WB: The starting point for “Cascade” was a single lilting piano tape loop I created some 30 years ago after I cut up a recording of one of my earliest piano compositions into loops. Suddenly I had something I could work with. A few reviewers have mentioned that this loop is the same one from “92982.4”, but actually it is a similar but different loop from this same failed piece… one of my earliest attempts at composition on the piano. I found it a couple of years ago, and remembered how much I loved it. There was something about the organic, out of time rhythm and crystalline nature of it that hypnotised me. I wanted to try to capture that for the new record. It should have been easy, but it wasn’t. We agonized over it in the studio, the tape was decaying, and I still wanted that crystalline organic sound that I had in my memory. After several frustrating months, we finally, through the grace of God, found the solution, and I happy to say, I’m now thrilled with the way it turned out. I almost gave up on it.
Yes, the creative process ends when you’ve handed in the master, the artwork, the graphic design, package design, video, excerpt, and all the necessary things that go into producing a record. Then you put your head into the guillotine and hope the blade doesn’t fall!
A/À: I am convinced that the future is lost somewhere in the dumps of the non-historical past; it is in yesterday’s newspapers, in the jejeune advertisements of science-fiction movies, in the false mirror of our rejected dream. Time transforms metaphors into things, it piles them in cold storage rooms or places them in the celestial playing fields of our suburbs. I had wandered in an imaginary world which not even I could clearly imagine. That zero panorama seemed to contain ruins in reverse, that is – all the new construction that would eventually be built. Robert Smithson “The Monuments of Passaic”, 1967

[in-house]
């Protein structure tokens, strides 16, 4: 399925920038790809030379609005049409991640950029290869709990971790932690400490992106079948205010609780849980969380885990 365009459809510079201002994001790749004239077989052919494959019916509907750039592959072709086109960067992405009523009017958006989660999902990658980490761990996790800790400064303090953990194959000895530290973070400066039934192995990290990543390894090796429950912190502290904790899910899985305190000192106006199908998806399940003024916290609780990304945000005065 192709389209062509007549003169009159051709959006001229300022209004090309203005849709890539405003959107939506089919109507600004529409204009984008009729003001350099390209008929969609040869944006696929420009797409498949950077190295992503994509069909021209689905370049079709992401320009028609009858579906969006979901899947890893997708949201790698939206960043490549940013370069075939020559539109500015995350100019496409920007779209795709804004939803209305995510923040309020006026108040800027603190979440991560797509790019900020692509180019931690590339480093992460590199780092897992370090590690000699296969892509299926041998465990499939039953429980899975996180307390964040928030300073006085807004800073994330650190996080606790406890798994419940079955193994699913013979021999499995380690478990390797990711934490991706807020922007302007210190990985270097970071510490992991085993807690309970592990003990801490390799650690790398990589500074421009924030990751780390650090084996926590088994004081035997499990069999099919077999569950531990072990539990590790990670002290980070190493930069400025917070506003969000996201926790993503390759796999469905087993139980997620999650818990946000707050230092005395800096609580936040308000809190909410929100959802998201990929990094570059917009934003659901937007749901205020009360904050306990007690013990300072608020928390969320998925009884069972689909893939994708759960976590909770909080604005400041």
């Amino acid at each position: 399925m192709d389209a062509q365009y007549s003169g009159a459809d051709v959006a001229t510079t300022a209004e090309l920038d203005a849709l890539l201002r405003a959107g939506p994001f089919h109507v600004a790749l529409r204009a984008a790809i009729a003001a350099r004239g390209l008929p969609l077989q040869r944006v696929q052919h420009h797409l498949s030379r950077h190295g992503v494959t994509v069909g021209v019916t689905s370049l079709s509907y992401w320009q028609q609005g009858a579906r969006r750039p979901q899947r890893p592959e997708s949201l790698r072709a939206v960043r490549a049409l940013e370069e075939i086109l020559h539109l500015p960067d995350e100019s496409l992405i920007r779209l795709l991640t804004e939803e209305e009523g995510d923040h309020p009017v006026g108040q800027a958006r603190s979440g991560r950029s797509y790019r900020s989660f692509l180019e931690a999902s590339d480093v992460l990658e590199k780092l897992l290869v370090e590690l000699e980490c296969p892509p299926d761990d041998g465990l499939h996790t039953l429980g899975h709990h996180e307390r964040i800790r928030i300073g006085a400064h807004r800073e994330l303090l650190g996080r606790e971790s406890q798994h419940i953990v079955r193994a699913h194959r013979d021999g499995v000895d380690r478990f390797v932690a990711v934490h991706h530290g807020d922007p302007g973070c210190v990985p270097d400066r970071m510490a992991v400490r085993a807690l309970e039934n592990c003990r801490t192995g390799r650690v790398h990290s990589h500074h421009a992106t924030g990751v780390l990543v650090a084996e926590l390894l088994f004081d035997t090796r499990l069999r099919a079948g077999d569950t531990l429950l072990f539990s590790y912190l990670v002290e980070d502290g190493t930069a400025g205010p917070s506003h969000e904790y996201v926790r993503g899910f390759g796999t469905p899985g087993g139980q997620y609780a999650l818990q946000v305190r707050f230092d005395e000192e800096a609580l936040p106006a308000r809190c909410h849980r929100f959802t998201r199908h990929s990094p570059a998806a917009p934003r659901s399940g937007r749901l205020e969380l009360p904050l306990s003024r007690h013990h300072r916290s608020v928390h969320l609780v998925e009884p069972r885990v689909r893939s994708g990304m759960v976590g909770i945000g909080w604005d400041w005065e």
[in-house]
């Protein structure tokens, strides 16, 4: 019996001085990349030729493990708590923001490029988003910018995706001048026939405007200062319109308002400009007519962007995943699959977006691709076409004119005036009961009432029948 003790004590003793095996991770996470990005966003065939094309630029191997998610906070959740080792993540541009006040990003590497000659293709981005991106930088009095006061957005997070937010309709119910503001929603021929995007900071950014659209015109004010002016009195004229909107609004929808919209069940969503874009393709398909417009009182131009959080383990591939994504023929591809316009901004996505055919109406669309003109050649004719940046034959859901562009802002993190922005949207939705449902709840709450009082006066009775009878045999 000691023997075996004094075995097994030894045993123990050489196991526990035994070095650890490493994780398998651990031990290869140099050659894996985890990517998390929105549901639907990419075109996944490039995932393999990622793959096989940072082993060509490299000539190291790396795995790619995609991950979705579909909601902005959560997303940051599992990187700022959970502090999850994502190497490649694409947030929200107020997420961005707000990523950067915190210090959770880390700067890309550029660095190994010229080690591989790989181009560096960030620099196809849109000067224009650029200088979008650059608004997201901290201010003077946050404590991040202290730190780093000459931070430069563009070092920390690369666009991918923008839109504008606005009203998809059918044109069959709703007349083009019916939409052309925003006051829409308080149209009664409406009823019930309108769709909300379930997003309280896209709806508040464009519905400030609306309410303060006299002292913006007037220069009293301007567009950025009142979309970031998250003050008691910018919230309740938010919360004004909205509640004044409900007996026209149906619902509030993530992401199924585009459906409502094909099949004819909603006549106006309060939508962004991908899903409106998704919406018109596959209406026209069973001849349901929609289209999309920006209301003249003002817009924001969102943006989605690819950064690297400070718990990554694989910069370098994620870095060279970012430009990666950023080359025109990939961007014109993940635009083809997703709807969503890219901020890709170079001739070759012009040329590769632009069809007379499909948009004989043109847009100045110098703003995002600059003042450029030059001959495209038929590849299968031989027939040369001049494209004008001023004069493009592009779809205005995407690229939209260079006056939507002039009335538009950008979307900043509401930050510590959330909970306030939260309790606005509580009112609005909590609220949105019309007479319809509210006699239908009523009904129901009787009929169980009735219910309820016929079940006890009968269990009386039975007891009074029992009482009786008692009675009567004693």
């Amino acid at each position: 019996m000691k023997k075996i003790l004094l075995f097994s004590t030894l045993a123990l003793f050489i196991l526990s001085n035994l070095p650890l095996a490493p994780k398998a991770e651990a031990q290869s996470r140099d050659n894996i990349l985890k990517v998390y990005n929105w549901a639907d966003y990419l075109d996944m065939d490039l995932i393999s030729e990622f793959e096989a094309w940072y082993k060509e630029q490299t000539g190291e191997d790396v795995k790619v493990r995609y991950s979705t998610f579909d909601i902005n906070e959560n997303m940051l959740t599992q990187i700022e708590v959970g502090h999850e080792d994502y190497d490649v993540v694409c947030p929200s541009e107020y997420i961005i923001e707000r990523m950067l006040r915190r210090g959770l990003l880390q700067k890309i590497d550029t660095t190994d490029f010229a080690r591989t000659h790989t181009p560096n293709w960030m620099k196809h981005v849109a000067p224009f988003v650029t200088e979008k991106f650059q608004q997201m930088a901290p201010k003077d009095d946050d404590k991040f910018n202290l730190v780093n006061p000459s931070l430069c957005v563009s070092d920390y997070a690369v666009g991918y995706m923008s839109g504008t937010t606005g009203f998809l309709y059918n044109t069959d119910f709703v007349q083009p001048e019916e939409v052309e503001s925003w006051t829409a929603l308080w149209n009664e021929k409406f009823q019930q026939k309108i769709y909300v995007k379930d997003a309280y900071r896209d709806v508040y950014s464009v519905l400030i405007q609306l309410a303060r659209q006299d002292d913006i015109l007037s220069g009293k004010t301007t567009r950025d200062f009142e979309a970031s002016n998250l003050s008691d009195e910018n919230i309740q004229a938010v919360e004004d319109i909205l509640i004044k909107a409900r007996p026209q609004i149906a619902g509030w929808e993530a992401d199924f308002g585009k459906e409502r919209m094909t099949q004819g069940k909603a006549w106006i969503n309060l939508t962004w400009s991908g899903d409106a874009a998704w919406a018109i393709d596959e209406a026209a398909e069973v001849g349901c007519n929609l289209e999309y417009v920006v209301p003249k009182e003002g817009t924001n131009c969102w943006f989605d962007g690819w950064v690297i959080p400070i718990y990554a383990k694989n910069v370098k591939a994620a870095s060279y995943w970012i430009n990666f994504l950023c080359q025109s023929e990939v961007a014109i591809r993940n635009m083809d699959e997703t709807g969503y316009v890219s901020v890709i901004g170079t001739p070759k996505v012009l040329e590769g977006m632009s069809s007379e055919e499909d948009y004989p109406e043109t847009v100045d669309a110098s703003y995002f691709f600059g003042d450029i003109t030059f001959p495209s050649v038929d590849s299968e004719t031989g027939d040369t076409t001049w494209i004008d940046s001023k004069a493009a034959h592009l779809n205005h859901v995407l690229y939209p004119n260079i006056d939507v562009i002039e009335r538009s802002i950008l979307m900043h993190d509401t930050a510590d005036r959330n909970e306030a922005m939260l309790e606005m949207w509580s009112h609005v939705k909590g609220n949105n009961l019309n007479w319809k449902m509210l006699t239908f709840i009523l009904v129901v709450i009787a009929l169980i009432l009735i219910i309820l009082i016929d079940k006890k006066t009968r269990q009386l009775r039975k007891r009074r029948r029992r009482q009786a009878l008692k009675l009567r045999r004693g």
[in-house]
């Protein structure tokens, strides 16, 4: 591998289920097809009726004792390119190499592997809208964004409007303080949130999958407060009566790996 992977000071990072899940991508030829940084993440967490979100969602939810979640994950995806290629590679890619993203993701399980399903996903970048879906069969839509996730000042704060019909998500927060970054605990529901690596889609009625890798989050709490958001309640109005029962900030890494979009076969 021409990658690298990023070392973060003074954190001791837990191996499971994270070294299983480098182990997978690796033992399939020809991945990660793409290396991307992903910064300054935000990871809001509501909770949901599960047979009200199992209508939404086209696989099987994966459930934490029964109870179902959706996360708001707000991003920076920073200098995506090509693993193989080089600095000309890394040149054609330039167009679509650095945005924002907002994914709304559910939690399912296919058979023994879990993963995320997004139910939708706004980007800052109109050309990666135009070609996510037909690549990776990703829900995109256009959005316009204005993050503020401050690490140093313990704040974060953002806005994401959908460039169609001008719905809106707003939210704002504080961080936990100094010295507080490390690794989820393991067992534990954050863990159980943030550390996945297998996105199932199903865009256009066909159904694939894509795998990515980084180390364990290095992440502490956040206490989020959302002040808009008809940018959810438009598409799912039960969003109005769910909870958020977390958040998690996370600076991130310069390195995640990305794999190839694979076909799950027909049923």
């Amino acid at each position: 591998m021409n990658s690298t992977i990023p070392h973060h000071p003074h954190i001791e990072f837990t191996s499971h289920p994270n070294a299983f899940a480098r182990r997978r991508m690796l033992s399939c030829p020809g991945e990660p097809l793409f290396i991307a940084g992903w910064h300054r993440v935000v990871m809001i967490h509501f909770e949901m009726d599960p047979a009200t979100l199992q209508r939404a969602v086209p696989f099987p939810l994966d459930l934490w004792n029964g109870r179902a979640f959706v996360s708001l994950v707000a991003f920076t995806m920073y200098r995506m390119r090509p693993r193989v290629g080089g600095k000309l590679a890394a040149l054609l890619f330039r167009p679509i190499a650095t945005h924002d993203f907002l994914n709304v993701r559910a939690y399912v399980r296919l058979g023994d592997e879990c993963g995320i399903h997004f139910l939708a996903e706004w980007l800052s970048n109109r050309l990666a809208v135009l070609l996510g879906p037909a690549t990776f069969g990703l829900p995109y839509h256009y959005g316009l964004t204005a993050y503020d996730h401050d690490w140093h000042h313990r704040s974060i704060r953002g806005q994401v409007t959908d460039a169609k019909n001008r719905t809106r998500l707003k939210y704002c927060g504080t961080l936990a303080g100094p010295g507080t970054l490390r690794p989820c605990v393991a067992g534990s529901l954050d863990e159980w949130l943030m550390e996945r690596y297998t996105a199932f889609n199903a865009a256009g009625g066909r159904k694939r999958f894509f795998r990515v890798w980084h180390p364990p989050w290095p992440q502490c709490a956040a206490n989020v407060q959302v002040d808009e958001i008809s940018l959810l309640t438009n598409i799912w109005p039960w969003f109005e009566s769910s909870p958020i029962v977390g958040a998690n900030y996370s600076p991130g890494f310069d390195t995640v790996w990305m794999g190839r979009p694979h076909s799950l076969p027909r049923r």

You’re often drawing from your past in your own work. Do you find yourself thinking a lot about the memory and the concept of time? Is there a desire to make some kind of lucid reconnection to a specific place and time? Please comment.
WB: Well, my work has always dealt with the mysterious cycles of memory and time. As far as trying to connect with a specific place and time, no, not usually, but with the album “92982”, the title of which represents the date September 29, 1982 on which the pieces were composed and recorded in Brooklyn: with the sounds from out the windows coming in, it really does take me back to that specific place and time. Certainly like anyone, when I hear certain pieces, I am taken back to the first time I heard them, but it’s not something I set out to create when I am composing.
A/À: Lastly, what’s coming up for you over the next year, musically or otherwise?
WB: I’m working on a new drone piece that comes out of the last wisps of “Cascade”. There will be 2 concerts in Australia this summer and some European dates in the fall. It looks like I will be in Rome performing with Alter Ego in September at the contemporary art museum, so keep an eye out for that.